Tim Block: Kati, thank you. John, in your case for public agencies that may have aspirational goals of establishing a research team, or just embarking on that or that segment of their business, any thoughts or observations that you can offer in that regard or lessons learned?
John Norton: Absolutely. There’s an author out there, Clayton Christensen, who’s written on the Innovators Dilemma and the Innovators Solution. And there’s another, there’s a body of literature around innovation across all sectors. One of the things is, you have to have a discrete staff, even if it’s just one person. You cannot have a person who’s director of engineering and director of research or director of operations and director of research. The reason being is that, they have real things that they’re trying to achieve, that’ll constantly suck up their time and you need to have someone that could just sort of float around and be curious. Not to say that they’re not doing work, but they need to be able to go find that problem and then spend some time with it, perhaps at more time than the local staff have.
And that’s the whole idea about having an external team. You need to have a small budget, a real budget, but a small budget. You don’t want to provide the funding to give them, to give that individual everything that they want. You have to make them work for it. And what I mean by that is two different things. Probably, half of the projects that my team is working on and managing are actually funded by other entities throughout the Great Lakes Water Authority. We’re doing a very significant project on dynamic and I’ll say intelligent sewer systems of modeling and modifying how the sewer system collects water during a rain event, so we can keep as much water in the sewer volume as opposed to, into the streams and sewers there. Our pilot plant project up at our Lake Huron facility was again, out of a different budget.
That’s what Brown and Caldwell was hired to do for the design build project, for that particular effort. But you have to… And then likewise, externally, we’ve been able to bring in… Sorry. Lots and lots of funding from the USEPA, from the Department of Energy, from the water research foundation by leveraging our own little bit of a seed money and when we kick it off. If we can’t get other people to join in with us, even just to join in on an [inaudible 00:39:31] basis, it must be either really important to our team, or it’s probably not as important as you think it is. Otherwise, other people would agree to also look at it. And then finally that thing that Kate was saying, again, safe place to fail. If we try a project and it doesn’t work, are we getting any benefit out of it? And to say, “Well, look. Did you drive revenue? Did you improve…”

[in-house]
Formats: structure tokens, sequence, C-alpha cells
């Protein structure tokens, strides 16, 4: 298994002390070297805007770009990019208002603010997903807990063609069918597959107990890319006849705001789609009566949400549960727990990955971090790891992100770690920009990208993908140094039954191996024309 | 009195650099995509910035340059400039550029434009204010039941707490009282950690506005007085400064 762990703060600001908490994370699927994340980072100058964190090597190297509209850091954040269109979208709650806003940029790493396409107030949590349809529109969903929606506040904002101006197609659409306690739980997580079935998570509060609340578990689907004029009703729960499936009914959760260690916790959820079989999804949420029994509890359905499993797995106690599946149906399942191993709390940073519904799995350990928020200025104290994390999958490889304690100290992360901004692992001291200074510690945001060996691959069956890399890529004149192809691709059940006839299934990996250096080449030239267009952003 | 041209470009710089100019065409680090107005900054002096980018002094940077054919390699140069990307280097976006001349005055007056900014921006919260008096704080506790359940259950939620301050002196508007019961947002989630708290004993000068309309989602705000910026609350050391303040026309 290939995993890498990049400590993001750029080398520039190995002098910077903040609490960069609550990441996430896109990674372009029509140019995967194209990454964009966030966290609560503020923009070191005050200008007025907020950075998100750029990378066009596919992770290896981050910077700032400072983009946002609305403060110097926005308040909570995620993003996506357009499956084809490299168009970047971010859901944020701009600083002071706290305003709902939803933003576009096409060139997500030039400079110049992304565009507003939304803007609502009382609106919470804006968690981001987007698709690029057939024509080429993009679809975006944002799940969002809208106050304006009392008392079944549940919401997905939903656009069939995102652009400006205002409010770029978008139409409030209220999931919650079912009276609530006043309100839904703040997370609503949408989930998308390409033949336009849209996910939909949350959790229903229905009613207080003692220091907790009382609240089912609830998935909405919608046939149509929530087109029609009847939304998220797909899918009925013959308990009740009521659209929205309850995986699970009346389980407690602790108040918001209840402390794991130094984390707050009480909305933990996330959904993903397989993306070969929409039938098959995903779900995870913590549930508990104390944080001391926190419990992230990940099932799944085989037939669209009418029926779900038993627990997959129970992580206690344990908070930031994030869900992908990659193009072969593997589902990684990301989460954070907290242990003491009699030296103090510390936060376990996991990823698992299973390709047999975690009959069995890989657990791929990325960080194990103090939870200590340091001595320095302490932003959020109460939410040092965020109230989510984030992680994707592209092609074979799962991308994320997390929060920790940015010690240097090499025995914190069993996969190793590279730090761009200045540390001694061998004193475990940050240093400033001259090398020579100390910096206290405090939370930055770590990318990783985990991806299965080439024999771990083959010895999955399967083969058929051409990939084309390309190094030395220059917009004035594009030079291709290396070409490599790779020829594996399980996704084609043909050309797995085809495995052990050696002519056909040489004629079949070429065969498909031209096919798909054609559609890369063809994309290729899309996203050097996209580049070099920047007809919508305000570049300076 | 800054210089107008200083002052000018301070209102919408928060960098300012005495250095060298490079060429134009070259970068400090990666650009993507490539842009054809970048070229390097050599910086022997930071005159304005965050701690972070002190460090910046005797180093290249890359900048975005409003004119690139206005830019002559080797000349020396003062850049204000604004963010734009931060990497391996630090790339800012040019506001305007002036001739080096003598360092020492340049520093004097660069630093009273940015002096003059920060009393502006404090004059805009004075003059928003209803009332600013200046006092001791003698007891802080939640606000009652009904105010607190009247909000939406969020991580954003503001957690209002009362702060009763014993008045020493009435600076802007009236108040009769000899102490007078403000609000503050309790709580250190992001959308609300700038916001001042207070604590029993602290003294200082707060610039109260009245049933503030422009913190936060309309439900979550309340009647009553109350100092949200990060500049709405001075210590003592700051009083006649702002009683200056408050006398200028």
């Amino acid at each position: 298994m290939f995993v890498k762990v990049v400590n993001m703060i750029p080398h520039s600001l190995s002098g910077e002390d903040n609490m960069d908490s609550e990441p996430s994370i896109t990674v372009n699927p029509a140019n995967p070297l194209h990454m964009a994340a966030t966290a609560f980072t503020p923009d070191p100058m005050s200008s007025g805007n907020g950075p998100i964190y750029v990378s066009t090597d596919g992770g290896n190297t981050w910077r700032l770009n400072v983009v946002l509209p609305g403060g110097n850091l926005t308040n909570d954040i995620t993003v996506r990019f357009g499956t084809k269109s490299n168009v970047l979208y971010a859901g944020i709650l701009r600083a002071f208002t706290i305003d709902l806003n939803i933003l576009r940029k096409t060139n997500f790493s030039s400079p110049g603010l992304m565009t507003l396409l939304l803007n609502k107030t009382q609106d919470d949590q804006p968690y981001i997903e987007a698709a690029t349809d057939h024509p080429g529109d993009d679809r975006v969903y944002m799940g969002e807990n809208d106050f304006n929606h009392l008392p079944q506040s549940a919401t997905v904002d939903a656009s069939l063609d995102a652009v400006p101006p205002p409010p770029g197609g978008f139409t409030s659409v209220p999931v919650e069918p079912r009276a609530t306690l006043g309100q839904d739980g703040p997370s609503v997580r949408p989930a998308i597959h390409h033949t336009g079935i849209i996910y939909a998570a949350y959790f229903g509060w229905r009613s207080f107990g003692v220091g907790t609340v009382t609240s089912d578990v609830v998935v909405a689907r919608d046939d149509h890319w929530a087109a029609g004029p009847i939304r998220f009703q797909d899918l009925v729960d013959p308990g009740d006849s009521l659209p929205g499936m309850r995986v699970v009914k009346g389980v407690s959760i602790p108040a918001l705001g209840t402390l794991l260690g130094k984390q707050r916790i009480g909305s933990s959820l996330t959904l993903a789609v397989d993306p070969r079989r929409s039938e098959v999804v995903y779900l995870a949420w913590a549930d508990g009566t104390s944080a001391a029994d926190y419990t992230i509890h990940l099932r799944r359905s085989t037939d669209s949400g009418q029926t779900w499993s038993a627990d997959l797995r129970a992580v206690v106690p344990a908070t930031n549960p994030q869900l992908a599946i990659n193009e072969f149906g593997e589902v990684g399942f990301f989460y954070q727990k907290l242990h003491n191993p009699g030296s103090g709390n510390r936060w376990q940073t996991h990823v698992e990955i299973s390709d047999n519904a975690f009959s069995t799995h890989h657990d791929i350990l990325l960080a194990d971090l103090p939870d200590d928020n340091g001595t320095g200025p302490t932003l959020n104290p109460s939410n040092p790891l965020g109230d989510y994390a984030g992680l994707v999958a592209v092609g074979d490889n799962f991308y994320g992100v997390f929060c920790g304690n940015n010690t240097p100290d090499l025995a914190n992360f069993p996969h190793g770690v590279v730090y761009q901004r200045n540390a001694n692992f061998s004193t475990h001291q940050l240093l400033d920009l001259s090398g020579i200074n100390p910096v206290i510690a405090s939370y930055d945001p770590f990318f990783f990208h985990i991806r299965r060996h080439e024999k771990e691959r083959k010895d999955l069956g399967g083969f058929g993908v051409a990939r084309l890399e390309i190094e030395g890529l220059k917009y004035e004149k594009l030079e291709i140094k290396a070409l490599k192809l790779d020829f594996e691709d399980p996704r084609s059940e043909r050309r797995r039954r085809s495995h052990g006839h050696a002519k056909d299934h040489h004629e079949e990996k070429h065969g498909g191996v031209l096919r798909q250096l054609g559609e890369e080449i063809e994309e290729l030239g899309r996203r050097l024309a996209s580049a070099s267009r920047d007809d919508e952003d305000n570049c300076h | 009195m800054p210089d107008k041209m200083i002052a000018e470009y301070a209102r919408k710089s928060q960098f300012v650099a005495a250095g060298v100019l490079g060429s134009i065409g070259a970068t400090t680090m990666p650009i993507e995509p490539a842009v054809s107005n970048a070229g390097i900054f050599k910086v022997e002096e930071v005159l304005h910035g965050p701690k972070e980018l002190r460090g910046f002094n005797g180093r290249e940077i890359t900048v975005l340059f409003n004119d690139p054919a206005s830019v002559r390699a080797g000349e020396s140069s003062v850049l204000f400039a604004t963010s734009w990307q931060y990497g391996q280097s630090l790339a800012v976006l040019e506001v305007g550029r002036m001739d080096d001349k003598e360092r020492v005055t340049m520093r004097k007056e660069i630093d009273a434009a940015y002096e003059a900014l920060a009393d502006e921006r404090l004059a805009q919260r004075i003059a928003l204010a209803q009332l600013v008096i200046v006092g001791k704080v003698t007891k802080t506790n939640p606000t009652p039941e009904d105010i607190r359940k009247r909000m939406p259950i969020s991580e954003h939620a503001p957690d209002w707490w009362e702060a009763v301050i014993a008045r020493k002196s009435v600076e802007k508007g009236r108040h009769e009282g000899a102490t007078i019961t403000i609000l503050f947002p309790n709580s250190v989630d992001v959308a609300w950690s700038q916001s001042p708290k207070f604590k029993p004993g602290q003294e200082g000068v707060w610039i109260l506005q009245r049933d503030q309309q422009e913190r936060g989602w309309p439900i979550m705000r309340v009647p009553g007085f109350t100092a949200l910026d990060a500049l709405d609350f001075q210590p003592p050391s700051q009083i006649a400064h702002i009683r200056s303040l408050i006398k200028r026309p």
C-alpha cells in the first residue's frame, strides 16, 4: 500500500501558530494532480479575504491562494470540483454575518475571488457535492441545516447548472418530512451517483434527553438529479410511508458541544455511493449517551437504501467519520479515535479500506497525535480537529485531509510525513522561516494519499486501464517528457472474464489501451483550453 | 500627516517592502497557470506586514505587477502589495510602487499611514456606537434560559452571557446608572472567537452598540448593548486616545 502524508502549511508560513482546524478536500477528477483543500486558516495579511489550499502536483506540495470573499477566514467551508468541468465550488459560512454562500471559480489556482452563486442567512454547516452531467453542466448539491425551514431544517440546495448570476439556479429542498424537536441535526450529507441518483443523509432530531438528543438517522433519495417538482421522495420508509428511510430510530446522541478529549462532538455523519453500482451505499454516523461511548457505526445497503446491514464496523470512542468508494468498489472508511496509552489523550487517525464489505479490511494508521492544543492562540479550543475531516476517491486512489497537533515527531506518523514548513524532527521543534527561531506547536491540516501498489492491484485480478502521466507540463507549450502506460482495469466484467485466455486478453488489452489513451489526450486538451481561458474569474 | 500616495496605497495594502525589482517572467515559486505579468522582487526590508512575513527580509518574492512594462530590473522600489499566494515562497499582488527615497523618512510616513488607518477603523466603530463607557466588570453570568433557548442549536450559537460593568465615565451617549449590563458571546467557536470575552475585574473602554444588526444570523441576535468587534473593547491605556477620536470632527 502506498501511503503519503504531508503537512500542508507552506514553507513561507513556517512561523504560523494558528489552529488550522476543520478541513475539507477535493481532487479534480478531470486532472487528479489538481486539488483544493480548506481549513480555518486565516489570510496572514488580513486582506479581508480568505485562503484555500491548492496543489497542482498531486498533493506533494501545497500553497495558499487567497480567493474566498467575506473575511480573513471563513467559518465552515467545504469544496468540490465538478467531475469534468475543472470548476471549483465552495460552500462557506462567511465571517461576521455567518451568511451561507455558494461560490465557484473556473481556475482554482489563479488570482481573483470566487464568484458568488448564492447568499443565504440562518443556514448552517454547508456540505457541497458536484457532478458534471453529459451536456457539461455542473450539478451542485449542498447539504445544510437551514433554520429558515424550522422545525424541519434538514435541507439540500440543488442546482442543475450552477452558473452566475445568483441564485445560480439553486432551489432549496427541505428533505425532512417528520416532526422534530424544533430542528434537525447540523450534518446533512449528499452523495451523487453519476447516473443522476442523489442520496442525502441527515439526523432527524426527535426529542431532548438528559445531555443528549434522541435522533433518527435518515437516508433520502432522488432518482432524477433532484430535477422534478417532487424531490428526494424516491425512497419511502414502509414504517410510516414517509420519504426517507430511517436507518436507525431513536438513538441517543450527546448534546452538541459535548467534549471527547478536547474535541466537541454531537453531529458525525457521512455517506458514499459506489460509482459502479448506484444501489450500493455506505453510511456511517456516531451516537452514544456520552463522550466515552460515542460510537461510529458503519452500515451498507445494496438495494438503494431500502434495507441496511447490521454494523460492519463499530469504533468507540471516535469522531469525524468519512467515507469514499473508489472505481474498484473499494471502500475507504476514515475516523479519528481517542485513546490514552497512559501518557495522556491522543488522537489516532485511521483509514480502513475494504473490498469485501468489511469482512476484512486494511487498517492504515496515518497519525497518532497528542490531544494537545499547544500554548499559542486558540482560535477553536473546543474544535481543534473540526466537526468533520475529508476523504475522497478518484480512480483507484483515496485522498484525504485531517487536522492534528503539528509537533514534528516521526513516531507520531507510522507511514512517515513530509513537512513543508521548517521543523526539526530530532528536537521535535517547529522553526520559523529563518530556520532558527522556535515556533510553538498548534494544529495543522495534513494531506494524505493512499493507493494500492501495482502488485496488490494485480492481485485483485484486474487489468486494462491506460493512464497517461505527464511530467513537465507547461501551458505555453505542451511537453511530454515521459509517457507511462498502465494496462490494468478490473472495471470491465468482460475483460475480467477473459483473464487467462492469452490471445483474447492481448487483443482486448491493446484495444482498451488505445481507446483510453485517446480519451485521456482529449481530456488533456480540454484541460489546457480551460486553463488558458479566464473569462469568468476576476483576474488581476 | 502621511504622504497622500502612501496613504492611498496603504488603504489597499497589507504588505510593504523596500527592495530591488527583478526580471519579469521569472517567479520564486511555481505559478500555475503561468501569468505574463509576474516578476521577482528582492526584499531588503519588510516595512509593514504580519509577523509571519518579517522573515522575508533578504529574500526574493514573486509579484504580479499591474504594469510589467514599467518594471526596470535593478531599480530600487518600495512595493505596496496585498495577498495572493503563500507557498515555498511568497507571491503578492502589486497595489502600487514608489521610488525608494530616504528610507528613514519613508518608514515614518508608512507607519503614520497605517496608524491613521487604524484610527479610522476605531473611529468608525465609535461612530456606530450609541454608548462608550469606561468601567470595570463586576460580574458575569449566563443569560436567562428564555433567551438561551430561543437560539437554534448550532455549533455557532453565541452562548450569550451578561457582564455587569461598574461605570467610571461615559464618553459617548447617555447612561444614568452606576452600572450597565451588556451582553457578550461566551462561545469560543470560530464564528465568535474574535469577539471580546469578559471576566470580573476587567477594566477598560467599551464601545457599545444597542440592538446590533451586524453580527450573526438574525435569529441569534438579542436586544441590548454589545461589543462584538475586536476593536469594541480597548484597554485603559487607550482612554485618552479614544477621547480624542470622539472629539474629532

Whatever. Say, “Well, hold on. We may have just prevented a very significant investment into a failing or a non-applicable technology by focusing on the entirety of the benefit and not just that bottom line. That’s a very important aspect to it. You may be very well just… You could have failed, you tried something and it didn’t work. But now the team knows, and is a stronger team because they still participated in the process of assessing that technology. Discreet staff, small, but distant budget and a safe place to fail. Finally, I’d like to add just one little bonus in that, you want a curious team doing this. You don’t want a team that’s like extremely linear process thinking. You want that team going and running the water treatment plan or the wastewater treatment plan, because you need to meet that same process, time and time again, to meet permits and to maintain your legal obligations.
But, you want the curious team out there and not the team that’s going to try to find and fix every problem according to their background. You want someone that has an ability to find everything interesting. “Oh, squirrel. Oh, neat.” That’s what Kati teases me about, because I can find anything interesting. But the fact is, you got to have that person that can find interest into your problem. You, the operator, you, the engineer, has a situation. What is it? “Oh, okay. I see what’s going on. I can go take a look at that.” As opposed to, “Well, I did this other research over here and I’ll apply machine learning to everything.” Oh baloney. That may not be the solution at all. And if that’s your only background and that’s the only thing you’re willing bring to the table, you’re not doing your utility a favor.